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Posts by VRaivio

...because I have a long loath/hate relationship with Allen-Edmonds. They claim to be one of the greatest American shoe factories when in truth they've been speeding up the production process and cutting down the quality of their pairs with each decade. I could go on&on about the flaws but the usual ones are commonly listed on Styleforum: gaping leather around the ankles, torn seams, torn thread, no shank for support, poorest areas of the hide used as well, upper leather...
Chogall, these look very Bestetti to me, you might want to try him out.
I am sorry, Leaves, I feel the boots have failed: the leather looks rough with those large scales and, judging by the many seams, they've been pieced together from spare hides. The last and sole look fine. Likely this model from first-grade hides would have cost double the end sum, so I understand your decisions.
...well, you know, he could tell you but then he'd have to kill you as well, and take all of your shoes. Pimpin' vintage shoes ain't easy.
Cheaney's Imperial line is very underrated here on Styleforum. I wrote a piece on it a few years ago, and the leather and finishing was very good, fit very snug, price-quality deal excellent.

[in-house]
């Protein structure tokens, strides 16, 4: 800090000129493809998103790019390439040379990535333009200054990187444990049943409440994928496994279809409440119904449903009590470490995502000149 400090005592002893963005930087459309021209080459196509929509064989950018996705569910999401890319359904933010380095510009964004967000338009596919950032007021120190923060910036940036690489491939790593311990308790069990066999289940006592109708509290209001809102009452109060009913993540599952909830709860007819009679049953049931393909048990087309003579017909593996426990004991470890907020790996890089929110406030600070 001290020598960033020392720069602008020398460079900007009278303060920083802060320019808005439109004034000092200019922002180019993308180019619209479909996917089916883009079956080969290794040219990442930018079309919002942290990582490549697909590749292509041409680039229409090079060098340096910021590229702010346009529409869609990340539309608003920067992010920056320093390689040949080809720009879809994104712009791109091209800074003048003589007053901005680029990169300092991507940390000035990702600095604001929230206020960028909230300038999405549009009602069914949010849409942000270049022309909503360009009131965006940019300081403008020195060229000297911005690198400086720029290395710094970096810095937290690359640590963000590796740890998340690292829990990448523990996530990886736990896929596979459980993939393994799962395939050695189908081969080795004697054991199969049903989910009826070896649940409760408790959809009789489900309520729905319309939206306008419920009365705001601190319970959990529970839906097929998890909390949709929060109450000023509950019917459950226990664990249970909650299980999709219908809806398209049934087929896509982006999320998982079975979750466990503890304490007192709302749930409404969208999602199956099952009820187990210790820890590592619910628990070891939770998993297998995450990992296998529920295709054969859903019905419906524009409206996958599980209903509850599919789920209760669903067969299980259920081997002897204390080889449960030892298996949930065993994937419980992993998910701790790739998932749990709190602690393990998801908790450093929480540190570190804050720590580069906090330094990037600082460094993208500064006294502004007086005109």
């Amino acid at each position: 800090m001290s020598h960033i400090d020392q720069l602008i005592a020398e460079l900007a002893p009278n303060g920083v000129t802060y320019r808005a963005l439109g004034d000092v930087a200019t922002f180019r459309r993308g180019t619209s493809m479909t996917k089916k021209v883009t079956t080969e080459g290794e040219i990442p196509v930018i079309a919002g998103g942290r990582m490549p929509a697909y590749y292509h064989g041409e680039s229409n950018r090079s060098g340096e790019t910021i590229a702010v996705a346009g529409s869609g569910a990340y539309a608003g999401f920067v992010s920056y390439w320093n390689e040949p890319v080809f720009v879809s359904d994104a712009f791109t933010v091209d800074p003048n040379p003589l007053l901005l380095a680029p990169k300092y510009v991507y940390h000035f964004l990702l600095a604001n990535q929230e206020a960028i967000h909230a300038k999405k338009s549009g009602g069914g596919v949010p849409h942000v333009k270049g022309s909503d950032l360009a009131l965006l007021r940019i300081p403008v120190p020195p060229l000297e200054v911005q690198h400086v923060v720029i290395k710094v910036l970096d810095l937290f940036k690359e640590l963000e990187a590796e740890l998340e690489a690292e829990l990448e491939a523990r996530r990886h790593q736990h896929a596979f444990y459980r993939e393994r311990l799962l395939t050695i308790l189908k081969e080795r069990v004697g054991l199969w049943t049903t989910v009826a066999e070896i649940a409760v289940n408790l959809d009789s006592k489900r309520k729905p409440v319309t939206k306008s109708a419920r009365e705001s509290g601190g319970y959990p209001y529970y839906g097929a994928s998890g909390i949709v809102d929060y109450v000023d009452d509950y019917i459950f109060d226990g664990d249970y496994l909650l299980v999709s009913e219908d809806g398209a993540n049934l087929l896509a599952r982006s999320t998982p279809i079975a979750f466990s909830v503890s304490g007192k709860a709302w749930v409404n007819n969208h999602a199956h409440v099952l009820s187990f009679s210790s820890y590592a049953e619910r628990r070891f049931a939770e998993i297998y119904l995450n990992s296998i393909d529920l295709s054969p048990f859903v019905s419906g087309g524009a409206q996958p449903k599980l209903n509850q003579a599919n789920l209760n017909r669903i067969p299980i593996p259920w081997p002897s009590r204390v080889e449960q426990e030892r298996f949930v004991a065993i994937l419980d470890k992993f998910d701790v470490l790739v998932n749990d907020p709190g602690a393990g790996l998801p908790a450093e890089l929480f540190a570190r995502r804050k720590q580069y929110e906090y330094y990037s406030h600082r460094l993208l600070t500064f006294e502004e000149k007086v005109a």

Chogall, I'm familiar with this method through what I've read about Lobb Ltd., what I've seen in the Meccariello thread, and various style sites. I've never tried the route but I know it's possible with some shoemakers, it's best to ask from them before deciding on the company. It's similar to what the guys on The London Lounge forum do: first they get the cloth, then they pop in at their tailor of choice. Crocogator is a bit different because the hides alone are very...
Here's a little tip: you may save a nice chunk of money by first buying a great pair of crocogator hides, and then searching for a shoe company to turn them into wearable art. Many companies have markups for "premium" leathers, and these can be avoided if the customer already has the material. Not all welcome external sources, though.
You cannot: the welt is wide and the last is too voluminous for pressed trous, let alone suits. What you would need is a dress boot as they have contoured lasts, slim soles, and narrow welts that combine to make the boot look like a dress shoe with a shaft. Edward Green's model Shannon is likely the best-known example, it's a clean Balmoral boot. This is why shoemakers design, make, and offer boots for leisure and other boots for the office.
Haven't you heard? Out in the (forum) street they call it Meermin Lottery -- you never know what you gonna get!
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